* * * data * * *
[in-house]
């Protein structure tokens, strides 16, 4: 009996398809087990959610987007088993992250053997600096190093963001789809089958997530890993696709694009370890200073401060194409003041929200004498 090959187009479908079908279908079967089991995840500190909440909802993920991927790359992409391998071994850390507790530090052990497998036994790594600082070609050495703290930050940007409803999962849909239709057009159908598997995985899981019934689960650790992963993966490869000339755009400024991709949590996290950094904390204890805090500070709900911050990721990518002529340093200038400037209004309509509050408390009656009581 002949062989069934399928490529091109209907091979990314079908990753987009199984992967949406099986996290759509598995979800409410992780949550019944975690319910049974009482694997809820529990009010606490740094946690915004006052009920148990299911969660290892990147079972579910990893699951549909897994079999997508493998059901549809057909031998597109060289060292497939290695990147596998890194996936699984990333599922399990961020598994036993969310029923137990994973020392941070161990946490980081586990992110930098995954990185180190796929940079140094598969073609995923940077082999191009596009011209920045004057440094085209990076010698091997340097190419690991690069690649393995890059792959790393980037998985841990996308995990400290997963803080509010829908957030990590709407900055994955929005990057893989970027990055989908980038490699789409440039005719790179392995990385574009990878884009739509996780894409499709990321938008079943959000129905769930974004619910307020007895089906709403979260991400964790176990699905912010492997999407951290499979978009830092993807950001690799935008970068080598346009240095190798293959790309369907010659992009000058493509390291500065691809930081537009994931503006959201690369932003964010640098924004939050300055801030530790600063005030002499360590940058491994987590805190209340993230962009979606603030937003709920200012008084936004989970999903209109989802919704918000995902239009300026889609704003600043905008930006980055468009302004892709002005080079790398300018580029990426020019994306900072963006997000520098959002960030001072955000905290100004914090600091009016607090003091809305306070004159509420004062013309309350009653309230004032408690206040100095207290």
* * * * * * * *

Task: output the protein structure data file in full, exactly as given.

[in-house]
């Protein structure tokens, strides 16, 4: 009996398809087990959610987007088993992250053997600096190093963001789809089958997530890993696709694009370890200073401060194409003041929200004498 090959187009479908079908279908079967089991995840500190909440909802993920991927790359992409391998071994850390507790530090052990497998036994790594600082070609050495703290930050940007409803999962849909239709057009159908598997995985899981019934689960650790992963993966490869000339755009400024991709949590996290950094904390204890805090500070709900911050990721990518002529340093200038400037209004309509509050408390009656009581 002949062989069934399928490529091109209907091979990314079908990753987009199984992967949406099986996290759509598995979800409410992780949550019944975690319910049974009482694997809820529990009010606490740094946690915004006052009920148990299911969660290892990147079972579910990893699951549909897994079999997508493998059901549809057909031998597109060289060292497939290695990147596998890194996936699984990333599922399990961020598994036993969310029923137990994973020392941070161990946490980081586990992110930098995954990185180190796929940079140094598969073609995923940077082999191009596009011209920045004057440094085209990076010698091997340097190419690991690069690649393995890059792959790393980037998985841990996308995990400290997963803080509010829908957030990590709407900055994955929005990057893989970027990055989908980038490699789409440039005719790179392995990385574009990878884009739509996780894409499709990321938008079943959000129905769930974004619910307020007895089906709403979260991400964790176990699905912010492997999407951290499979978009830092993807950001690799935008970068080598346009240095190798293959790309369907010659992009000058493509390291500065691809930081537009994931503006959201690369932003964010640098924004939050300055801030530790600063005030002499360590940058491994987590805190209340993230962009979606603030937003709920200012008084936004989970999903209109989802919704918000995902239009300026889609704003600043905008930006980055468009302004892709002005080079790398300018580029990426020019994306900072963006997000520098959002960030001072955000905290100004914090600091009016607090003091809305306070004159509420004062013309309350009653309230004032408690206040100095207290």